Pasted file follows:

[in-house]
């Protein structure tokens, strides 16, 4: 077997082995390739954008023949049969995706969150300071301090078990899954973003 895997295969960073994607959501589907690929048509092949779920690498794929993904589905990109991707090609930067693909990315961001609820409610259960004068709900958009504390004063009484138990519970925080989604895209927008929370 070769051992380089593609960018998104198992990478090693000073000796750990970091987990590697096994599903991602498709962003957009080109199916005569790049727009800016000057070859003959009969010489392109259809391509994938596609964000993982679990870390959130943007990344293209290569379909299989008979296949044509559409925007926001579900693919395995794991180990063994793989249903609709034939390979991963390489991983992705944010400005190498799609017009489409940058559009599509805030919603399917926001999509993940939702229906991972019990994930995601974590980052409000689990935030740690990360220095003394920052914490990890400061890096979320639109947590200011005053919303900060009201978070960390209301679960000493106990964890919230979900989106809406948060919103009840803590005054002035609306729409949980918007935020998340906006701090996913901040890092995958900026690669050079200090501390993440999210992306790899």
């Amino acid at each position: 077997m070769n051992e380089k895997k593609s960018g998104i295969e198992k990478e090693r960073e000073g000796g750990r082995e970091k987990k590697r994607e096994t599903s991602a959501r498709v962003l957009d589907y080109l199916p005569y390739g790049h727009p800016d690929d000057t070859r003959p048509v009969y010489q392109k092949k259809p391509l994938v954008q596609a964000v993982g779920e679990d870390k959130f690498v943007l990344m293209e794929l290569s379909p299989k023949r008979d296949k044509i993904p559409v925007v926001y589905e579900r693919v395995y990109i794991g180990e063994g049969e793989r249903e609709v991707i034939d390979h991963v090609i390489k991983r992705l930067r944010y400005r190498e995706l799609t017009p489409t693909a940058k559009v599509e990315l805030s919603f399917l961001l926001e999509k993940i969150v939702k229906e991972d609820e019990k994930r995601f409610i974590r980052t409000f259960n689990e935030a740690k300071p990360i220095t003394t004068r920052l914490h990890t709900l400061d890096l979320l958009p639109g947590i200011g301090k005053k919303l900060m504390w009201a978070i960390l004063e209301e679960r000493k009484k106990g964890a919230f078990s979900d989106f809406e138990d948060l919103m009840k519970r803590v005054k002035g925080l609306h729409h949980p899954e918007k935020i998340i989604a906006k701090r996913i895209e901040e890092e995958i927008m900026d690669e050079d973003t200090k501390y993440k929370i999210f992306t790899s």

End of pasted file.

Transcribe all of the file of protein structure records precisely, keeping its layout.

[in-house]
């Protein structure tokens, strides 16, 4: 077997082995390739954008023949049969995706969150300071301090078990899954973003 895997295969960073994607959501589907690929048509092949779920690498794929993904589905990109991707090609930067693909990315961001609820409610259960004068709900958009504390004063009484138990519970925080989604895209927008929370 070769051992380089593609960018998104198992990478090693000073000796750990970091987990590697096994599903991602498709962003957009080109199916005569790049727009800016000057070859003959009969010489392109259809391509994938596609964000993982679990870390959130943007990344293209290569379909299989008979296949044509559409925007926001579900693919395995794991180990063994793989249903609709034939390979991963390489991983992705944010400005190498799609017009489409940058559009599509805030919603399917926001999509993940939702229906991972019990994930995601974590980052409000689990935030740690990360220095003394920052914490990890400061890096979320639109947590200011005053919303900060009201978070960390209301679960000493106990964890919230979900989106809406948060919103009840803590005054002035609306729409949980918007935020998340906006701090996913901040890092995958900026690669050079200090501390993440999210992306790899």
């Amino acid at each position: 077997m070769n051992e380089k895997k593609s960018g998104i295969e198992k990478e090693r960073e000073g000796g750990r082995e970091k987990k590697r994607e096994t599903s991602a959501r498709v962003l957009d589907y080109l199916p005569y390739g790049h727009p800016d690929d000057t070859r003959p048509v009969y010489q392109k092949k259809p391509l994938v954008q596609a964000v993982g779920e679990d870390k959130f690498v943007l990344m293209e794929l290569s379909p299989k023949r008979d296949k044509i993904p559409v925007v926001y589905e579900r693919v395995y990109i794991g180990e063994g049969e793989r249903e609709v991707i034939d390979h991963v090609i390489k991983r992705l930067r944010y400005r190498e995706l799609t017009p489409t693909a940058k559009v599509e990315l805030s919603f399917l961001l926001e999509k993940i969150v939702k229906e991972d609820e019990k994930r995601f409610i974590r980052t409000f259960n689990e935030a740690k300071p990360i220095t003394t004068r920052l914490h990890t709900l400061d890096l979320l958009p639109g947590i200011g301090k005053k919303l900060m504390w009201a978070i960390l004063e209301e679960r000493k009484k106990g964890a919230f078990s979900d989106f809406e138990d948060l919103m009840k519970r803590v005054k002035g925080l609306h729409h949980p899954e918007k935020i998340i989604a906006k701090r996913i895209e901040e890092e995958i927008m900026d690669e050079d973003t200090k501390y993440k929370i999210f992306t790899s």